The karlax resembles a clarinet or soprano saxophone in size and geometry, although its control structures do no involve blowing air through the instrument. Instead, the karlax wirelessly transmits data to a sound engine (e.g., computer software instrument) by manipulating 10 keys (with continuous range output), 8 velocity-sensitive pistons, 17 buttons and a combination mini-joystick and LCD character display, operated with the thumb of the left hand. The interior of the karlax contains both a 3-axis gyroscope and 3-axis accelerometer. In addition, the upper and lower half of the karlax can be twisted in opposite directions; that is to say, the upper and lower half can be rotated in opposite directions because the joint between the two halves of the instrument acts as a type of rotary potentiometer with a maximum rotation angle of 65°. Furthermore, at each angle boundary (i.e., 0° and 65°), the karlax offers an additional 12.5° of resistive twist space, providing a resistive force for the performer, who may have a sensation similar to bending or pulling a spring – albeit the movement is still a twisting/turning motion.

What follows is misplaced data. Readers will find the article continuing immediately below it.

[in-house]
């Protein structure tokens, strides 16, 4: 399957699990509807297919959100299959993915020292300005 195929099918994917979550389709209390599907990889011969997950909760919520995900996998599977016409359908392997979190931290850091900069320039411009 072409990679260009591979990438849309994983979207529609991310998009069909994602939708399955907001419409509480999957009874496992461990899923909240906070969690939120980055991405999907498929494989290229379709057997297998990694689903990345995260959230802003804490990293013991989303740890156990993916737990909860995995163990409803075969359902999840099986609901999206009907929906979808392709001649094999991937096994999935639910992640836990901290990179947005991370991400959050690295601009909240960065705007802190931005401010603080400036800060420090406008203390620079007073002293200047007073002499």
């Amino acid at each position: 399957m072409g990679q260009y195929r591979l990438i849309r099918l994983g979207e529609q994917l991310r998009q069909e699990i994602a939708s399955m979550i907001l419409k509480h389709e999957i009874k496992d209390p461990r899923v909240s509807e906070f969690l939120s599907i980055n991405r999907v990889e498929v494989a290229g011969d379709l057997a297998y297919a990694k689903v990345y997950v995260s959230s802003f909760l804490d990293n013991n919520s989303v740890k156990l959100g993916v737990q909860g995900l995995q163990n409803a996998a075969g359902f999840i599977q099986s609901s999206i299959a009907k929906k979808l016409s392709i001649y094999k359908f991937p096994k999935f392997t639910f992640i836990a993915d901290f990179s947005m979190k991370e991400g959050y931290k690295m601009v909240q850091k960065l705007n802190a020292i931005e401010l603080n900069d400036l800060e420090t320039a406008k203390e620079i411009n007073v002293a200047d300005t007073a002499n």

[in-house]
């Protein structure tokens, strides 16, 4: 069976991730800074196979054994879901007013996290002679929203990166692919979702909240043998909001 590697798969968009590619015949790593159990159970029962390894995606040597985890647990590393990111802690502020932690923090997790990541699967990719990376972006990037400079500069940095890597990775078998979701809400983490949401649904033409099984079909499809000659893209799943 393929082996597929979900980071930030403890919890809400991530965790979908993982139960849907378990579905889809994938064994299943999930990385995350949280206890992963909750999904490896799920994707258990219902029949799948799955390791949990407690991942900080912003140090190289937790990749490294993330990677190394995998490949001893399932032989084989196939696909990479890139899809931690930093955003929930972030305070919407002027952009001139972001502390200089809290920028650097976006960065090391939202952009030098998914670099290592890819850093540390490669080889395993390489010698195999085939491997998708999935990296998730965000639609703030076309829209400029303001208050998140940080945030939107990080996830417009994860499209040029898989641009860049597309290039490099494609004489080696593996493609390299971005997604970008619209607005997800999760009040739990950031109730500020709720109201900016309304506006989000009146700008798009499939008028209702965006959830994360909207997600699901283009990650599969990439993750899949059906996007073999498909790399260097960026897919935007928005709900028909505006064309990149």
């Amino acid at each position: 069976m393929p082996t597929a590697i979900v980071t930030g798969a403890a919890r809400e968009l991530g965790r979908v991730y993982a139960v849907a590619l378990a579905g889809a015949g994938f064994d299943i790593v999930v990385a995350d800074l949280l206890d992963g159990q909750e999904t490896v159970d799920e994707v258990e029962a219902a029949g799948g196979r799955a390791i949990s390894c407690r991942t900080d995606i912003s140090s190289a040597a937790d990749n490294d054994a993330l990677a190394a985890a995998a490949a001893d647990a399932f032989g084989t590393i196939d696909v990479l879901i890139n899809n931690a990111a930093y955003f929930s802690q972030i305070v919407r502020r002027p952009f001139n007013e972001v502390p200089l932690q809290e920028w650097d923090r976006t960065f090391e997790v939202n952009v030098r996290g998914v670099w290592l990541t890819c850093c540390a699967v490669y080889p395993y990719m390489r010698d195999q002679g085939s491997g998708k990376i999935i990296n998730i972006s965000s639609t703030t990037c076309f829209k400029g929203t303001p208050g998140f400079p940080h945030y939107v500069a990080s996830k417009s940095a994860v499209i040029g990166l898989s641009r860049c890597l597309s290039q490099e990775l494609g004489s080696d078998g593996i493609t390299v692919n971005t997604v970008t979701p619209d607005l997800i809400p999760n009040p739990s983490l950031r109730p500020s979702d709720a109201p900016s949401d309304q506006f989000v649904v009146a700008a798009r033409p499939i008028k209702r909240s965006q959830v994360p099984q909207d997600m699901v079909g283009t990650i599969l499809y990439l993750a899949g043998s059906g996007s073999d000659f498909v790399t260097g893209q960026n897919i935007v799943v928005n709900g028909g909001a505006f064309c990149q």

Development on the karlax began in 2001. This digital musical instrument has been commercially available since approximately the mid-2000s and is manufactured by DA FACT, in Paris, France.
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